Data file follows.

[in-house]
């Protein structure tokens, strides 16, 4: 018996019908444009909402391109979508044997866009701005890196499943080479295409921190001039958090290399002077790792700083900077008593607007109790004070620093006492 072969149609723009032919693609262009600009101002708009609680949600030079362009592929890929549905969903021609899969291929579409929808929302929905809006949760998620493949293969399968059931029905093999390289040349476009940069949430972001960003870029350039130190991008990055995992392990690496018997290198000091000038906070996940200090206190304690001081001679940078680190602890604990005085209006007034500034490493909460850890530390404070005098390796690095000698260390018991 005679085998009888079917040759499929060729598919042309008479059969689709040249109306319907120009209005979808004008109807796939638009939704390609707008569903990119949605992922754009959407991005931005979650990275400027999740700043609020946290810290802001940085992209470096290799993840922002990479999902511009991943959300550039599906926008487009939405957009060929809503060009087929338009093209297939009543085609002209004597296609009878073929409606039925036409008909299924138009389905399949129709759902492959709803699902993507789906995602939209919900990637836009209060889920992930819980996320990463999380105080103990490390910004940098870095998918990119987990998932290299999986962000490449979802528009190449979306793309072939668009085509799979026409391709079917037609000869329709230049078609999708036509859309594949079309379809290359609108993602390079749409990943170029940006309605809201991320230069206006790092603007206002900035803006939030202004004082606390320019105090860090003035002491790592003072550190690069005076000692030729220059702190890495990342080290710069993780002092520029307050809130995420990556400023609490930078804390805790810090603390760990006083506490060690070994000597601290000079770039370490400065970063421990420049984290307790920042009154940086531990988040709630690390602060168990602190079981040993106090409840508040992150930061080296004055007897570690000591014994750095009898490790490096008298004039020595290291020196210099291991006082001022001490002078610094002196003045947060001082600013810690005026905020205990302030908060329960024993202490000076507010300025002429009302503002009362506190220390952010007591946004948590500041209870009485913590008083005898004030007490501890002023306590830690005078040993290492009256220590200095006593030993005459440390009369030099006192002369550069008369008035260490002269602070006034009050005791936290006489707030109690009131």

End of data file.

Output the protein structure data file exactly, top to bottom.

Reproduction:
[in-house]
């Protein structure tokens, strides 16, 4: 018996019908444009909402391109979508044997866009701005890196499943080479295409921190001039958090290399002077790792700083900077008593607007109790004070620093006492 072969149609723009032919693609262009600009101002708009609680949600030079362009592929890929549905969903021609899969291929579409929808929302929905809006949760998620493949293969399968059931029905093999390289040349476009940069949430972001960003870029350039130190991008990055995992392990690496018997290198000091000038906070996940200090206190304690001081001679940078680190602890604990005085209006007034500034490493909460850890530390404070005098390796690095000698260390018991 005679085998009888079917040759499929060729598919042309008479059969689709040249109306319907120009209005979808004008109807796939638009939704390609707008569903990119949605992922754009959407991005931005979650990275400027999740700043609020946290810290802001940085992209470096290799993840922002990479999902511009991943959300550039599906926008487009939405957009060929809503060009087929338009093209297939009543085609002209004597296609009878073929409606039925036409008909299924138009389905399949129709759902492959709803699902993507789906995602939209919900990637836009209060889920992930819980996320990463999380105080103990490390910004940098870095998918990119987990998932290299999986962000490449979802528009190449979306793309072939668009085509799979026409391709079917037609000869329709230049078609999708036509859309594949079309379809290359609108993602390079749409990943170029940006309605809201991320230069206006790092603007206002900035803006939030202004004082606390320019105090860090003035002491790592003072550190690069005076000692030729220059702190890495990342080290710069993780002092520029307050809130995420990556400023609490930078804390805790810090603390760990006083506490060690070994000597601290000079770039370490400065970063421990420049984290307790920042009154940086531990988040709630690390602060168990602190079981040993106090409840508040992150930061080296004055007897570690000591014994750095009898490790490096008298004039020595290291020196210099291991006082001022001490002078610094002196003045947060001082600013810690005026905020205990302030908060329960024993202490000076507010300025002429009302503002009362506190220390952010007591946004948590500041209870009485913590008083005898004030007490501890002023306590830690005078040993290492009256220590200095006593030993005459440390009369030099006192002369550069008369008035260490002269602070006034009050005791936290006489707030109690009131």